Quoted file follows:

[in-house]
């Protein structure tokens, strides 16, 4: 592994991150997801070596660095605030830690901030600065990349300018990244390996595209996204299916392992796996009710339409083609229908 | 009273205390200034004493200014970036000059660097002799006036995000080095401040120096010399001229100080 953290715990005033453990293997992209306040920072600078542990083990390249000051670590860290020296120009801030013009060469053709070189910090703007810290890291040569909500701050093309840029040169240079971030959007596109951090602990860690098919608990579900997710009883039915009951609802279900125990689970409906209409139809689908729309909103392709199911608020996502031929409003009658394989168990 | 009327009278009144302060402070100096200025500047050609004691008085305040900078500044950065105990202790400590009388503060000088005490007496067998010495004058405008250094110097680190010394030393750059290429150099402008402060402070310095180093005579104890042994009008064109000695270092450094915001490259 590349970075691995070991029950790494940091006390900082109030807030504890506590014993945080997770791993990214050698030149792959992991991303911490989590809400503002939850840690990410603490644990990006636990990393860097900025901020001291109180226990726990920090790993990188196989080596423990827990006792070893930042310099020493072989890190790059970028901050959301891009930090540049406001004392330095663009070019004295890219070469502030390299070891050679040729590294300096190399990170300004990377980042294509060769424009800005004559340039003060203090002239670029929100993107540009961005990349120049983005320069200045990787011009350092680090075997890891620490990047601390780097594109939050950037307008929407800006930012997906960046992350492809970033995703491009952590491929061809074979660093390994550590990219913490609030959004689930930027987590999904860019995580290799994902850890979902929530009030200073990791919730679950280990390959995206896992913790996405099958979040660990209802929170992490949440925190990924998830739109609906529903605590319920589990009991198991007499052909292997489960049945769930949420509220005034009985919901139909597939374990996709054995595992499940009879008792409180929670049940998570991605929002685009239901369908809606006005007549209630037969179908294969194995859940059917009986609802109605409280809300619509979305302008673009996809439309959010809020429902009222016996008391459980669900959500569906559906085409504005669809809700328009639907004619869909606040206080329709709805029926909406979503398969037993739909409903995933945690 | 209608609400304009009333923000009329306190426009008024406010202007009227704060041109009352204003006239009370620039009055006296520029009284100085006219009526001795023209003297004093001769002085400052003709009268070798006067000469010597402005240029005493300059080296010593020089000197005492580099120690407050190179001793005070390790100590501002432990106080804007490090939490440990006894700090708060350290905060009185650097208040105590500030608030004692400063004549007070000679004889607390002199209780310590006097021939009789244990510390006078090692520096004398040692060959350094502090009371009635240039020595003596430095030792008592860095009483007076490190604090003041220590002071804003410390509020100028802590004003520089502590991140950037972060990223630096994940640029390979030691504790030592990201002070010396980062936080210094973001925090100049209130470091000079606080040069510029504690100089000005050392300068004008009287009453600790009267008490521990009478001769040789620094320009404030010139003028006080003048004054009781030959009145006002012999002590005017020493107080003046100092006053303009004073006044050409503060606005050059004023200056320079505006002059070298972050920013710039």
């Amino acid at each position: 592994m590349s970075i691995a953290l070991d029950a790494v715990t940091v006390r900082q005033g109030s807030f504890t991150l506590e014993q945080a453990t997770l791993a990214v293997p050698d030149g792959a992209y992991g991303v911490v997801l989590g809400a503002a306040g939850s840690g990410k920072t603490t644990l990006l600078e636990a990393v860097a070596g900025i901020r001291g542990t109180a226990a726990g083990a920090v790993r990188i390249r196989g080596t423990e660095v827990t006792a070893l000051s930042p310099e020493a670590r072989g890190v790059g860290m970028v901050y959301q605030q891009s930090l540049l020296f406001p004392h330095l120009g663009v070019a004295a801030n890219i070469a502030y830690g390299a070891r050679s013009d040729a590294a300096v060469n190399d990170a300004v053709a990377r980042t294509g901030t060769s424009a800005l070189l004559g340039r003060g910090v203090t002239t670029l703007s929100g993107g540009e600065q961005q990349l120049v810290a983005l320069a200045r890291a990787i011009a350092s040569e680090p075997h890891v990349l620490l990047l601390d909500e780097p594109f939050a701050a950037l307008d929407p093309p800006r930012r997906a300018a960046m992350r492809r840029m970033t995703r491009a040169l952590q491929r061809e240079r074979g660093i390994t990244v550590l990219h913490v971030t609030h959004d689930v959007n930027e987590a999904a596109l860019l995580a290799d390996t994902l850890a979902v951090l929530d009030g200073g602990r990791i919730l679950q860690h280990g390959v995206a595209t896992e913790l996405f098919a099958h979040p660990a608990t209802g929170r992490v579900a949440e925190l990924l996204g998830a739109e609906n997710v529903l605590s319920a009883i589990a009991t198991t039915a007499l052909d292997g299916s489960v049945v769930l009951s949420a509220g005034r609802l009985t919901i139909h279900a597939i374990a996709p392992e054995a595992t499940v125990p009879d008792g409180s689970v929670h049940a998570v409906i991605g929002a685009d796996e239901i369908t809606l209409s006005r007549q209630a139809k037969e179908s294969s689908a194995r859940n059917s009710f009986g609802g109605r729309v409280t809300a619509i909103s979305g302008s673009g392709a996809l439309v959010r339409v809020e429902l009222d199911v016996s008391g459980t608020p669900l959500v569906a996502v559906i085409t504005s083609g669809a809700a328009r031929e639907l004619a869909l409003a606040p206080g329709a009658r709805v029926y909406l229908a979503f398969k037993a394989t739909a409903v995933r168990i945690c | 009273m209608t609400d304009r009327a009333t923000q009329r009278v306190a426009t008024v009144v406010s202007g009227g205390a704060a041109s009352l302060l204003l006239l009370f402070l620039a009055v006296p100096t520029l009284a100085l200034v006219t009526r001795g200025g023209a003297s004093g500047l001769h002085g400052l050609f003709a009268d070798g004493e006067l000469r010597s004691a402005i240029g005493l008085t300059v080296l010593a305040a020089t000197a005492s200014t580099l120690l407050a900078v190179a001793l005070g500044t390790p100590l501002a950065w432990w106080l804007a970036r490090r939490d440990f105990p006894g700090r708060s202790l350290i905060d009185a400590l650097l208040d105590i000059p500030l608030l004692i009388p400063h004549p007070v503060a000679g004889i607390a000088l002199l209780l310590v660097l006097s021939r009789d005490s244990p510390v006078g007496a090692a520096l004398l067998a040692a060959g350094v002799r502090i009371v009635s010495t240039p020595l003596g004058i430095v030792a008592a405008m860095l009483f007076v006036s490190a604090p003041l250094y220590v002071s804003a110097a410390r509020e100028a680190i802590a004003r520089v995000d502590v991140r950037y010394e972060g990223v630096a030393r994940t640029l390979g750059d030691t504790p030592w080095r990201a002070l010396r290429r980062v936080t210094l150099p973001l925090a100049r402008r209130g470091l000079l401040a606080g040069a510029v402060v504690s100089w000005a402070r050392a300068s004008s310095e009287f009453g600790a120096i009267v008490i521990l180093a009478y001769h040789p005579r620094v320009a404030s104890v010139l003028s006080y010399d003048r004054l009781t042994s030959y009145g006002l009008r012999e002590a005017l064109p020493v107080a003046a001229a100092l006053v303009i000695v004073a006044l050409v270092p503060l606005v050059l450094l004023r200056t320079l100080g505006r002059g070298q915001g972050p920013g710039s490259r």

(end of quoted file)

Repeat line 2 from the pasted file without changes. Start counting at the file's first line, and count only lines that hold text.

């Protein structure tokens, strides 16, 4: 592994991150997801070596660095605030830690901030600065990349300018990244390996595209996204299916392992796996009710339409083609229908 | 009273205390200034004493200014970036000059660097002799006036995000080095401040120096010399001229100080 953290715990005033453990293997992209306040920072600078542990083990390249000051670590860290020296120009801030013009060469053709070189910090703007810290890291040569909500701050093309840029040169240079971030959007596109951090602990860690098919608990579900997710009883039915009951609802279900125990689970409906209409139809689908729309909103392709199911608020996502031929409003009658394989168990 | 009327009278009144302060402070100096200025500047050609004691008085305040900078500044950065105990202790400590009388503060000088005490007496067998010495004058405008250094110097680190010394030393750059290429150099402008402060402070310095180093005579104890042994009008064109000695270092450094915001490259 590349970075691995070991029950790494940091006390900082109030807030504890506590014993945080997770791993990214050698030149792959992991991303911490989590809400503002939850840690990410603490644990990006636990990393860097900025901020001291109180226990726990920090790993990188196989080596423990827990006792070893930042310099020493072989890190790059970028901050959301891009930090540049406001004392330095663009070019004295890219070469502030390299070891050679040729590294300096190399990170300004990377980042294509060769424009800005004559340039003060203090002239670029929100993107540009961005990349120049983005320069200045990787011009350092680090075997890891620490990047601390780097594109939050950037307008929407800006930012997906960046992350492809970033995703491009952590491929061809074979660093390994550590990219913490609030959004689930930027987590999904860019995580290799994902850890979902929530009030200073990791919730679950280990390959995206896992913790996405099958979040660990209802929170992490949440925190990924998830739109609906529903605590319920589990009991198991007499052909292997489960049945769930949420509220005034009985919901139909597939374990996709054995595992499940009879008792409180929670049940998570991605929002685009239901369908809606006005007549209630037969179908294969194995859940059917009986609802109605409280809300619509979305302008673009996809439309959010809020429902009222016996008391459980669900959500569906559906085409504005669809809700328009639907004619869909606040206080329709709805029926909406979503398969037993739909409903995933945690 | 209608609400304009009333923000009329306190426009008024406010202007009227704060041109009352204003006239009370620039009055006296520029009284100085006219009526001795023209003297004093001769002085400052003709009268070798006067000469010597402005240029005493300059080296010593020089000197005492580099120690407050190179001793005070390790100590501002432990106080804007490090939490440990006894700090708060350290905060009185650097208040105590500030608030004692400063004549007070000679004889607390002199209780310590006097021939009789244990510390006078090692520096004398040692060959350094502090009371009635240039020595003596430095030792008592860095009483007076490190604090003041220590002071804003410390509020100028802590004003520089502590991140950037972060990223630096994940640029390979030691504790030592990201002070010396980062936080210094973001925090100049209130470091000079606080040069510029504690100089000005050392300068004008009287009453600790009267008490521990009478001769040789620094320009404030010139003028006080003048004054009781030959009145006002012999002590005017020493107080003046100092006053303009004073006044050409503060606005050059004023200056320079505006002059070298972050920013710039």